Back in 2008, when oil prices were soaring and experts were pondering how best to make electric cars a reality, one company was frequently heralded as the industry's savior — a small firm called Better Place.
Better Place's founder, Shai Agassi, had a simple but potentially revolutionary idea. The knock on electric cars has always been that the batteries are too pricey and take hours to charge. Agassi had a way around this: Customers would buy the cars, but Better Place would own the batteries. When drivers needed to recharge quickly, they could simply swap out their batteries — in five minutes — at a Better Place station.
Agassi's vision was to make electric cars as versatile and as convenient as gasoline-powered vehicles. And he had at least one notable supporter. In 2008, former Israeli prime minister Shimon Peres invited Agassi to build a network in Israel. The hope was that Better Place could free the small nation from its dependence on oil.
But that vision hasn't quite panned out.
As Marc Gunther explains in a nicely reported story for Yale's Environment 360, Better Place has only sold 750 cars in Israel to date and is now losing some $500 million. Agassi himself left the company last year. Why? Here's Gunther's rundown of what went wrong in Israel:
Local authorities, whose permission was needed to build battery-switching stations, put up unexpected roadblocks, slowing progress, company officials said. And when employers provide the cars to their workers, which is a common practice in Israel, the workers pay a usage tax that reflects the full value of the car, including the battery, undermining Better Place’s effort to drive down costs.
Another shortcoming: Better Place assumed that other automakers would build vehicles that are compatible with its battery-swapping technology, but so far only Renault has done so. The only Better Place car available is the Fluence, a family sedan that’s too big for some drivers and too small for others.
A recent Financial Times account, meanwhile, put some of the blame on management:
But some of Better Place’s initial problems appear to be the result of management missteps. According to former employees of the company who spoke to the FT, Mr Agassi focused too broadly on future growth, at the expense of getting early details of the business right....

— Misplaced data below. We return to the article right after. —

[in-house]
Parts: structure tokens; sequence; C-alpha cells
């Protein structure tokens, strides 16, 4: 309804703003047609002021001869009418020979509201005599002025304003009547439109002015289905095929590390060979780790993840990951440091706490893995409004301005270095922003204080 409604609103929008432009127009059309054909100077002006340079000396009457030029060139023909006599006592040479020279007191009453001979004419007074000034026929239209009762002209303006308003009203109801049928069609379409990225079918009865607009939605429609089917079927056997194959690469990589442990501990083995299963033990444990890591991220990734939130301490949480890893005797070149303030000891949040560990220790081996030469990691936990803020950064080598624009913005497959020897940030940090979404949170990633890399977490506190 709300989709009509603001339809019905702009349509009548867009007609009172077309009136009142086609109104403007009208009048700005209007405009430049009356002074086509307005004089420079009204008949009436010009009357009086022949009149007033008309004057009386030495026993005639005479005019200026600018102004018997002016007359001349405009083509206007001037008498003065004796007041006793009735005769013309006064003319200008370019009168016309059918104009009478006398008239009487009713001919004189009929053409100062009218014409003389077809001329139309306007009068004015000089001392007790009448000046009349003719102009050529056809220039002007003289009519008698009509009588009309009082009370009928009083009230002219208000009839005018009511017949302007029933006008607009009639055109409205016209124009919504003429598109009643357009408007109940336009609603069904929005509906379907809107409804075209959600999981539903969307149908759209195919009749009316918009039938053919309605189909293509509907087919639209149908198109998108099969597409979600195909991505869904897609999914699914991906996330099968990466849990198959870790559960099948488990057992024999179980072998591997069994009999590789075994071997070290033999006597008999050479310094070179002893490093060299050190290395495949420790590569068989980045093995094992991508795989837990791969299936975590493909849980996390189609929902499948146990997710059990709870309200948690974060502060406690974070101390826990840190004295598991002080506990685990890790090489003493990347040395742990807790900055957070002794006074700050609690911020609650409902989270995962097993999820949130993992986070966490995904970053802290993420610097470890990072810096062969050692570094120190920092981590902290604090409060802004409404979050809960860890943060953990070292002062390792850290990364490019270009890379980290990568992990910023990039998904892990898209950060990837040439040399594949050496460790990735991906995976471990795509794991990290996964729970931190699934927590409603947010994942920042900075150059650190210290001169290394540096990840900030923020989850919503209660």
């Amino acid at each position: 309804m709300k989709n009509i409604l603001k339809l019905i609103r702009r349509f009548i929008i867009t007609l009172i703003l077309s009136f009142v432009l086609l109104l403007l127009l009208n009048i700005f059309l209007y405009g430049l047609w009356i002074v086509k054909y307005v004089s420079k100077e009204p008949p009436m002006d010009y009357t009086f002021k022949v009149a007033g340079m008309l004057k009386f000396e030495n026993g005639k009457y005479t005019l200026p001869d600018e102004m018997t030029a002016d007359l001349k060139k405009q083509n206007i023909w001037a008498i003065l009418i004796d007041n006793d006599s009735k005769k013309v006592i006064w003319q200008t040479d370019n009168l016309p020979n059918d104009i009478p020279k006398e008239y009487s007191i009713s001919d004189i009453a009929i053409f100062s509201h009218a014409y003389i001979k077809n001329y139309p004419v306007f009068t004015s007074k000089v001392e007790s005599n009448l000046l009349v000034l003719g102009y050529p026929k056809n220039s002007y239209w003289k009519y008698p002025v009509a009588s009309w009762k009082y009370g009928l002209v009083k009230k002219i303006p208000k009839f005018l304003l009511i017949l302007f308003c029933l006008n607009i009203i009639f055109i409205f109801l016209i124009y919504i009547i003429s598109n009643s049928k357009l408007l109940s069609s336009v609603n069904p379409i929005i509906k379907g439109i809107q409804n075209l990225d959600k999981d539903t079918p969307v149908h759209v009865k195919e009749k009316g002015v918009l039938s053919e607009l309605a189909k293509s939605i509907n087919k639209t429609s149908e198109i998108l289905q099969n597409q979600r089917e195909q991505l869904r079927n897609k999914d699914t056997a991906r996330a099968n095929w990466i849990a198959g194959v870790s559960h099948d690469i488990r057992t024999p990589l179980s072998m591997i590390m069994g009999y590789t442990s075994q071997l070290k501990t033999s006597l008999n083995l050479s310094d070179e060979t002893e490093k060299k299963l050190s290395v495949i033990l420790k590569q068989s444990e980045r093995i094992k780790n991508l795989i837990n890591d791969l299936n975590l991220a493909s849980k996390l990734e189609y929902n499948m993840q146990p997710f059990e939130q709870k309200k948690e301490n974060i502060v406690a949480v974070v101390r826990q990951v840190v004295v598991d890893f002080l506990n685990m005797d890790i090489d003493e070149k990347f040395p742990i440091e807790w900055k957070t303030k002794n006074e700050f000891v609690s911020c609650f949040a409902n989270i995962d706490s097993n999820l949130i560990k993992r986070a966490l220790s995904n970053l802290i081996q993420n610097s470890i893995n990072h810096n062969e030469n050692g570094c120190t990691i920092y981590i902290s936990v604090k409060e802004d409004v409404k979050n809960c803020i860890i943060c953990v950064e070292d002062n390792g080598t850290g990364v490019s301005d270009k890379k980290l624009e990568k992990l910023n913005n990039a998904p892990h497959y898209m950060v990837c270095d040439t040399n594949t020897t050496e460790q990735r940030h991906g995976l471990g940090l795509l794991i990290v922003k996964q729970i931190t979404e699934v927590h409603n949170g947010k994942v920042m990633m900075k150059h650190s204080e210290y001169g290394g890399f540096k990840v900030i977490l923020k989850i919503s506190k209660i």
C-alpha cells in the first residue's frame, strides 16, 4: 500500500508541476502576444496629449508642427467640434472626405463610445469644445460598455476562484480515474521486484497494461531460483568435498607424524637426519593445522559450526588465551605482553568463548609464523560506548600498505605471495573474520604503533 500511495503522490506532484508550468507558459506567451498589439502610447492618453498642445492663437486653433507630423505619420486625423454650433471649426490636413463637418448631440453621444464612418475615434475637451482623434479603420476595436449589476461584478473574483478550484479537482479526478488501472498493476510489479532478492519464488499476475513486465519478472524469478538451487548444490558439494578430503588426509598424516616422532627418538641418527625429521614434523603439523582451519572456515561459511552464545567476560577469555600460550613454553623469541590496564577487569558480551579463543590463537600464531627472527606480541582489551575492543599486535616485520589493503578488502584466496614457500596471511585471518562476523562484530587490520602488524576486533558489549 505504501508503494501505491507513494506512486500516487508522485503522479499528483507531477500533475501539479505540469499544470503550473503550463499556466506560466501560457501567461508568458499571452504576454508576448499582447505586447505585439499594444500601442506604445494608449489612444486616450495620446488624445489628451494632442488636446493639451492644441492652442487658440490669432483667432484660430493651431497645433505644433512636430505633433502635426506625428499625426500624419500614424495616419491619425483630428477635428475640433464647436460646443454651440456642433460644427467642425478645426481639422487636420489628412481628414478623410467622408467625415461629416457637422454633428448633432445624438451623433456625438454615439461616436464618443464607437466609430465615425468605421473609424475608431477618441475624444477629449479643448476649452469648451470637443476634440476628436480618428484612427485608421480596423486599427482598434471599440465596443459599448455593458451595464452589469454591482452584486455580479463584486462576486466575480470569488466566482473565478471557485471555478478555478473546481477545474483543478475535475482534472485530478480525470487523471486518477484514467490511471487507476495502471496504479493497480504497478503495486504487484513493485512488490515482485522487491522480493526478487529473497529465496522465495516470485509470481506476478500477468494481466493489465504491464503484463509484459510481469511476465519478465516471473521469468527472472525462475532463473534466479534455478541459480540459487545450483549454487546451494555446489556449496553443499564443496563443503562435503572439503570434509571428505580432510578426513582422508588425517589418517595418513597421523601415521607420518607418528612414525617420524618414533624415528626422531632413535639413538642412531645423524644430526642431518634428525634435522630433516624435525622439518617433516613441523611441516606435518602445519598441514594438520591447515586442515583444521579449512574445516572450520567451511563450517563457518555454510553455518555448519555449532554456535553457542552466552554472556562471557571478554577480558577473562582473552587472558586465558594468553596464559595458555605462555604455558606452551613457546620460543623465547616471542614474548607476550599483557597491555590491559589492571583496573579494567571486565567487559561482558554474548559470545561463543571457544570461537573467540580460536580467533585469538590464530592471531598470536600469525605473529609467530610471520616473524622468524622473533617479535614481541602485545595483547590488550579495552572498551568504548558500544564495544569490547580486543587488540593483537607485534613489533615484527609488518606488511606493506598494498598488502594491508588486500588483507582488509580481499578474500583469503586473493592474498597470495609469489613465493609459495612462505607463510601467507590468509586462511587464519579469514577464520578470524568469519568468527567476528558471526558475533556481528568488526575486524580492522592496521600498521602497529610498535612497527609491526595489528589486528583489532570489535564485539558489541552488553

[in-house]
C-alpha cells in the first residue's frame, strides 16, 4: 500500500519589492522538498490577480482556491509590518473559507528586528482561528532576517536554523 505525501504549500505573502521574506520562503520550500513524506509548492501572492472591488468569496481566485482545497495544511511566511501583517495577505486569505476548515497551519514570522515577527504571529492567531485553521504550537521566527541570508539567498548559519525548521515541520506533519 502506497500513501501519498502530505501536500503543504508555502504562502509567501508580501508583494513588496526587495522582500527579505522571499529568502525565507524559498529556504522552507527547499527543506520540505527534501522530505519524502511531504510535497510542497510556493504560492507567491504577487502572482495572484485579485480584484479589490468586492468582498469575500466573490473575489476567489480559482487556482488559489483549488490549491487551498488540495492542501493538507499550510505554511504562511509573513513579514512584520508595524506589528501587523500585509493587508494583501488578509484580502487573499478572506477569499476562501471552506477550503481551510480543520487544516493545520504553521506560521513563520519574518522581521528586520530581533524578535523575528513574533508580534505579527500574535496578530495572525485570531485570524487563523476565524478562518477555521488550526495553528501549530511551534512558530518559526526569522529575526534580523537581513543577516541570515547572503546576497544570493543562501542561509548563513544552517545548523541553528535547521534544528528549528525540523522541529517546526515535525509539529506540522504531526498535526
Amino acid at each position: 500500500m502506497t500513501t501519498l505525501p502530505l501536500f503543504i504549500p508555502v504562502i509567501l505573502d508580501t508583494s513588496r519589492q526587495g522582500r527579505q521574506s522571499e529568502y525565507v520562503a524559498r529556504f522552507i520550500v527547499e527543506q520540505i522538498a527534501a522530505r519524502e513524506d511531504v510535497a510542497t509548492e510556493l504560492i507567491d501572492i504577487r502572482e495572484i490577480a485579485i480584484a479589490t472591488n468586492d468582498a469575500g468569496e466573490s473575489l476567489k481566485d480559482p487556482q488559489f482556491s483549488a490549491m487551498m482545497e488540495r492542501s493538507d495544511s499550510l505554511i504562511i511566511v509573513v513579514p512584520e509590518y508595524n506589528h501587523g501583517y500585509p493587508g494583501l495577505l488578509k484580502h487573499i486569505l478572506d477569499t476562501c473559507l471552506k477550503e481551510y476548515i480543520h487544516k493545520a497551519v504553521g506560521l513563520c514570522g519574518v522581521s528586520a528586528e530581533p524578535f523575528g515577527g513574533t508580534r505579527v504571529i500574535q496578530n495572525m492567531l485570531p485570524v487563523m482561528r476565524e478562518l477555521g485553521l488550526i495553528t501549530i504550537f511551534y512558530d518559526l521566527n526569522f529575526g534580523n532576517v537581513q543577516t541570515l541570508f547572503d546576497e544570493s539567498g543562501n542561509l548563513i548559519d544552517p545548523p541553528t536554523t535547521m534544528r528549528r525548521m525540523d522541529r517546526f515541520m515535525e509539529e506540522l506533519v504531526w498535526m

As Better Place expanded, Mr Agassi recruited many software specialists capable of developing the ingenious in-car telematics that route cars to their nearest battery-switching stations, but the company had fewer managers with automotive or infrastructure expertise.
Now, to be clear, Better Place is hardly finished. The company is still developing networks in Israel and Denmark (although it is pulling out of Australia and the United States). And the handful of existing Better Place customers seem to be quite pleased with the cars and the service.
And, in theory, the idea still makes sense: Back in 2009, a study by U.C. Berkeley's Thomas Becker found that an electric-vehicle system like Better Place's — in which car companies own the batteries and customers pay on a per-mile basis, as they do with cellphones — could transform the car industry. "The total cost of ownership of these vehicles is expected to be between $0.10 and $0.13 lower on a per-mile basis than gasoline-powered cars," Becker wrote, "depending on the future price of oil."
Yet there's still a very difficult chicken-or-egg problem here. Few drivers will buy electric cars unless the proper charging infrastructure is in place. At the same time, any company will have difficult setting up and financing that charging infrastructure unless customers are going to buy the cars. That means any electric-car system will likely need a policy push to get going.
Here in the United States, utilities and policymakers have pushed (lightly) to build a different type of infrastructure — a growing network of electric-charging stations that benefit conventional plug-ins like the Nissan Leaf or Tesla Model S. For the battery-swapping model to catch on, some country or state will likely need to take proactive steps to show that it can work. That hasn't happened quite yet.